Slide Rule
Patents and Inventions
Invented by Edmund Gunter in 1630






The slide rule was invented by Edmund Gunter in 1630.

Title Primary Class Description Inventor Assignee Issue Date Patent No.
Calculating-machine 235/84 Circular slide rule. Based upon the fact that multiplication and division of numbers may be performed by the addition and subtraction of their logarithms. J.W.Nystrom
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March 4, 1851 US7961
Improvement in Calculators 235/78R Circular slide rule. Performs addition, subtraction, multiplication and division based upon elementary arithmetic techniques. William Hart
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January 15, 1878 US199289
Improvement in Calculators 235/67 Spiral helical scale slide rule. Enables arithmetical calculations of multiplication, division, involution and evolution required singly or in combination. A much longer scale, and hence potentially higher accuracy, than a straight or circular rule. George Fuller
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September 2, 1879 US219246
Slide Rule 235/79.5 Cylindrical slide rule. A much longer scale, and hence potentially higher accuracy, than a straight or circular rule. Edwin Thacher
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November 1, 1881 US249117
Logarithmic sliding scale 235/84 Circular engineers slide rule. Enables the extension of the circular scales in an endless manner from the end of one scale to the beginning of the other and so forth. Walter Hart
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July 31, 1888 US387070
Engineer’s slide rule 235/70B Duplex slide rule (scales on both sides of the rule). Inverted scales on both sides of the rule. William Cox Keuffel and Esser Company, New York October 6, 1891 US460930
Cryptographic instrument 380/56 Translating communication into and out of cipher in accordance with any selected collocation of letters, word or sentence of indefinite length adopted as a key. Richard Harte
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February 28, 1893 US492677
Logarithmic calculator 235/79.5 Cylindrical slide rule. Improvement in redvision and root calculations. (French patent No. 217367) Julius Billeter
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January 23, 1894 US513172
Slide-Rule 235/70A Two sliding scales introduced instead of one, whereby the application of the rule is extended to equations of five variables instead of three. Thomas H. Johnson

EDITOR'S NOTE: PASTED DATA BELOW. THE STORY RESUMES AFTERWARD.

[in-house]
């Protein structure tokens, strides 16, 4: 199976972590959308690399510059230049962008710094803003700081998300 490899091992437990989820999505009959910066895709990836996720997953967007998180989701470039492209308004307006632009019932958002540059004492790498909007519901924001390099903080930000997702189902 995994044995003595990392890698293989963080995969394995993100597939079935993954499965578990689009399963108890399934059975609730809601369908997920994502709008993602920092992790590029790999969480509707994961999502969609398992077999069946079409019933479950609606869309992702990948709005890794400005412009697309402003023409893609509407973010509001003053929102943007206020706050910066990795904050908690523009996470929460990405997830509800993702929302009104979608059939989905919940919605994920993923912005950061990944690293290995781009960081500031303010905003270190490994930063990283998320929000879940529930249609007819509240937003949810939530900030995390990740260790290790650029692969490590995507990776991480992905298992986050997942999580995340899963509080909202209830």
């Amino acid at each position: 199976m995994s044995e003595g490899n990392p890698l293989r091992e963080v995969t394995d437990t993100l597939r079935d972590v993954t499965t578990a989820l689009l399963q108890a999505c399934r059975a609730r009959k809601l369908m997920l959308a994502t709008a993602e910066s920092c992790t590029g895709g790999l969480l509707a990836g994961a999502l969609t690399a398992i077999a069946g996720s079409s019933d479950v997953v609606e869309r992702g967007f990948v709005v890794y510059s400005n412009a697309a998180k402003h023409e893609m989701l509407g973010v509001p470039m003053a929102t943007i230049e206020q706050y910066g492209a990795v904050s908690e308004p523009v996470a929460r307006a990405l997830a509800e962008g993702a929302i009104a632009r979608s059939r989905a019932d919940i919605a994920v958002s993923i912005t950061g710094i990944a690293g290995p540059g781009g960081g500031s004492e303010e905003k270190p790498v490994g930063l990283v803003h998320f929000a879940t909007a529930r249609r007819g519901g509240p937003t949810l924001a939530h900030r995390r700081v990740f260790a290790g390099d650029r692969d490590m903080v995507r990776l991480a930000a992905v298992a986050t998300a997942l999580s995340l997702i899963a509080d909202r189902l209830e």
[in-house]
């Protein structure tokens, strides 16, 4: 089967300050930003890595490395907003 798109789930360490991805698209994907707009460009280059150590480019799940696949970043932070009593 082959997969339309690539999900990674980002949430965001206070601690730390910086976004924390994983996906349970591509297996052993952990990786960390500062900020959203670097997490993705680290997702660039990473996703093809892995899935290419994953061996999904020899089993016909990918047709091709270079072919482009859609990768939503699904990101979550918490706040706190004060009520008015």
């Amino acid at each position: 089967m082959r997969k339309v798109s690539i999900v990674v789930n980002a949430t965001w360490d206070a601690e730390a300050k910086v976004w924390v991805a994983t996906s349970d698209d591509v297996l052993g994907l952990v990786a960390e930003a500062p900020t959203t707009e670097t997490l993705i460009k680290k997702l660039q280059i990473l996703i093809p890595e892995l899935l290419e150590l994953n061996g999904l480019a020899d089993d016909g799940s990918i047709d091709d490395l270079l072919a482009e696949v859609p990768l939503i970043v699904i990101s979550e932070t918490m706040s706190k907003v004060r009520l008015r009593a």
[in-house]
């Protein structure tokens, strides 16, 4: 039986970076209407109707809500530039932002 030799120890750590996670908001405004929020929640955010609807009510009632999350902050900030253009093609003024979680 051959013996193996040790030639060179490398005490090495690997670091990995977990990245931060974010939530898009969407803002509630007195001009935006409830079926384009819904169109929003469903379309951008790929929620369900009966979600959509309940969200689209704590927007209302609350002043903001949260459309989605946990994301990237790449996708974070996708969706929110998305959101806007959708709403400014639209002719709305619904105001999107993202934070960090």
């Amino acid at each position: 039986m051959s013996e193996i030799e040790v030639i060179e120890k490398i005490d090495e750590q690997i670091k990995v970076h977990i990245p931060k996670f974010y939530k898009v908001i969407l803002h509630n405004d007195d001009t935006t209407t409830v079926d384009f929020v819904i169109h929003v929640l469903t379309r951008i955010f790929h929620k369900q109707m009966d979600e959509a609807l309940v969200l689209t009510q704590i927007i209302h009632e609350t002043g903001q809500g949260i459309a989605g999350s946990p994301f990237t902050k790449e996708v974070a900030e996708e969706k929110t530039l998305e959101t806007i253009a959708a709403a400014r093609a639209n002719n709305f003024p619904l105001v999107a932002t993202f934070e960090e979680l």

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May 22, 1894 US520114
Slide Rule 235/70A Determining differences in elevation between two points when the stadia reading and vertical angle between them is known. Branch H. Colby
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July 30, 1895 US543612
An improved cylindrical slide rule -- A cylinder of wood, or celluloid, or other suitable material on which is marked, or printed, a graduated logarithmic scale in the form of a continuous spiral or other convenient arrangement, which scale may also be marked or printed on paper ,or other suitable material and then fastened to the cylinder in any well-known manner. Eagles James
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January 4, 1896 GB3937
Slide-Rule 235/67 A pair of helical scales formed on cylindrical helicals where one is moveable longitudinally and revolubly along the other. Thus, the length of each scale exceeds greatly the length of the rule, and a much finer subdivision and delicate reading may consequently be achieved. James E. D. Yalden
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May 3, 1898 US603370
Slide Rule 235/70R In order to enable certain calculation to be made using only one instrument, the slide rule is made in the form of a prism having three, four, five or more faces. Willie L. E. Keuffel
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May 10, 1898 US603695
Slide Rule 235/70R Introduction of a series of springs maintaining the abutting scales in contact and a series of guides for the scales of the divided portion - to prevent wear. John G. D. Mack Eugene Dietzgen Company, Chicago, Illinois June 28, 1898 US606388
Slide-Rule 235/70R Improvement upon Cox’s patent (460930) by inclosing two slides within the same rule. Willie L. E. Keuffel
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March 21, 1899 US621348
Title 235/70R To secure the accuracy adjustment of the rule by making the rule on one or both sides of the slide separable or detachable from its base and providing it with means whereby after adjustment it may be rigidly secured in position. Willie L. E. Keuffel Keuffel and Esser Company, New York June 5, 1900 US651142
Calculating Instrument 235/79.5 Small and efficient instrument. Composed of a few small cylindrical endless graduated scales of equal diameter mounted on each other. Roger W. Conant
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September 18, 1900 US657916
Slide Rule Runner 235/70B Removing the transverse opaque slide frames from the runner and extending the transparent panel beyond the longitudinal edges of the rule and there connecting it with the longitudinal frame members to enable the clear view of the graduated scales beneath the runner. Willie L. E. Keuffel Keuffel and Esser Company, New York August 17, 1915 US1150771


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